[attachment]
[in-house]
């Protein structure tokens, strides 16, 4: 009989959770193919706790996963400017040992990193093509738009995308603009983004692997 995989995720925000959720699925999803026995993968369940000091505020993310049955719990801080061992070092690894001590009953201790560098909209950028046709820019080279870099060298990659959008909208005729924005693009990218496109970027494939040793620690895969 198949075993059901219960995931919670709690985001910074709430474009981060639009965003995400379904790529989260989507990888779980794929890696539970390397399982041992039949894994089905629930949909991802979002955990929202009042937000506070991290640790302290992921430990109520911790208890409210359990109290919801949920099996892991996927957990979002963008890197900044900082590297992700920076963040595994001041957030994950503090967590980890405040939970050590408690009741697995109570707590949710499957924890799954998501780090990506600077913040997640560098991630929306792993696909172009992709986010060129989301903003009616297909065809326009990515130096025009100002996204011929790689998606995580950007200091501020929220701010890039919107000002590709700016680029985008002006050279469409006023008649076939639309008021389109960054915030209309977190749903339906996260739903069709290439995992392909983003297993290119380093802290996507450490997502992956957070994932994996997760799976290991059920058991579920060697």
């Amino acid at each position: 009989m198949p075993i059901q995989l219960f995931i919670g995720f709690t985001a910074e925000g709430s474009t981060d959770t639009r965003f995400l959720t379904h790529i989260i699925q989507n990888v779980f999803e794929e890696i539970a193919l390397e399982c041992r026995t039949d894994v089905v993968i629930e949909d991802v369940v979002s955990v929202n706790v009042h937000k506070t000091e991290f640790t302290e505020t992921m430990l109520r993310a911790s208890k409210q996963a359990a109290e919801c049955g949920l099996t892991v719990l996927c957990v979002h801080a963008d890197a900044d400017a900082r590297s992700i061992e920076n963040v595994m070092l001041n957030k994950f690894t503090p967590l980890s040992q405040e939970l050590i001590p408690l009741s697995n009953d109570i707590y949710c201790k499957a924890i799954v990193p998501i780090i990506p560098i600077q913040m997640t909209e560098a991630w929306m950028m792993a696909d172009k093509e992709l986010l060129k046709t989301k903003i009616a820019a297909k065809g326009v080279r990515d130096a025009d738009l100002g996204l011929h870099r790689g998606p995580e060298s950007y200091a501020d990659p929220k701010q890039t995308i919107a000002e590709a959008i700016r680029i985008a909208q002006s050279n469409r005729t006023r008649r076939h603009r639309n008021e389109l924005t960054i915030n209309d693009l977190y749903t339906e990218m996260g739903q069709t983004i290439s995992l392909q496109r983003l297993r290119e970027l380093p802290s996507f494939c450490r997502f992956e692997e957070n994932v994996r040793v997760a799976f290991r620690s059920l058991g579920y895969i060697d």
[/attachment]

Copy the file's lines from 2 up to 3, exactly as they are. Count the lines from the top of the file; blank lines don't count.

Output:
């Protein structure tokens, strides 16, 4: 009989959770193919706790996963400017040992990193093509738009995308603009983004692997 995989995720925000959720699925999803026995993968369940000091505020993310049955719990801080061992070092690894001590009953201790560098909209950028046709820019080279870099060298990659959008909208005729924005693009990218496109970027494939040793620690895969 198949075993059901219960995931919670709690985001910074709430474009981060639009965003995400379904790529989260989507990888779980794929890696539970390397399982041992039949894994089905629930949909991802979002955990929202009042937000506070991290640790302290992921430990109520911790208890409210359990109290919801949920099996892991996927957990979002963008890197900044900082590297992700920076963040595994001041957030994950503090967590980890405040939970050590408690009741697995109570707590949710499957924890799954998501780090990506600077913040997640560098991630929306792993696909172009992709986010060129989301903003009616297909065809326009990515130096025009100002996204011929790689998606995580950007200091501020929220701010890039919107000002590709700016680029985008002006050279469409006023008649076939639309008021389109960054915030209309977190749903339906996260739903069709290439995992392909983003297993290119380093802290996507450490997502992956957070994932994996997760799976290991059920058991579920060697």
């Amino acid at each position: 009989m198949p075993i059901q995989l219960f995931i919670g995720f709690t985001a910074e925000g709430s474009t981060d959770t639009r965003f995400l959720t379904h790529i989260i699925q989507n990888v779980f999803e794929e890696i539970a193919l390397e399982c041992r026995t039949d894994v089905v993968i629930e949909d991802v369940v979002s955990v929202n706790v009042h937000k506070t000091e991290f640790t302290e505020t992921m430990l109520r993310a911790s208890k409210q996963a359990a109290e919801c049955g949920l099996t892991v719990l996927c957990v979002h801080a963008d890197a900044d400017a900082r590297s992700i061992e920076n963040v595994m070092l001041n957030k994950f690894t503090p967590l980890s040992q405040e939970l050590i001590p408690l009741s697995n009953d109570i707590y949710c201790k499957a924890i799954v990193p998501i780090i990506p560098i600077q913040m997640t909209e560098a991630w929306m950028m792993a696909d172009k093509e992709l986010l060129k046709t989301k903003i009616a820019a297909k065809g326009v080279r990515d130096a025009d738009l100002g996204l011929h870099r790689g998606p995580e060298s950007y200091a501020d990659p929220k701010q890039t995308i919107a000002e590709a959008i700016r680029i985008a909208q002006s050279n469409r005729t006023r008649r076939h603009r639309n008021e389109l924005t960054i915030n209309d693009l977190y749903t339906e990218m996260g739903q069709t983004i290439s995992l392909q496109r983003l297993r290119e970027l380093p802290s996507f494939c450490r997502f992956e692997e957070n994932v994996r040793v997760a799976f290991r620690s059920l058991g579920y895969i060697d």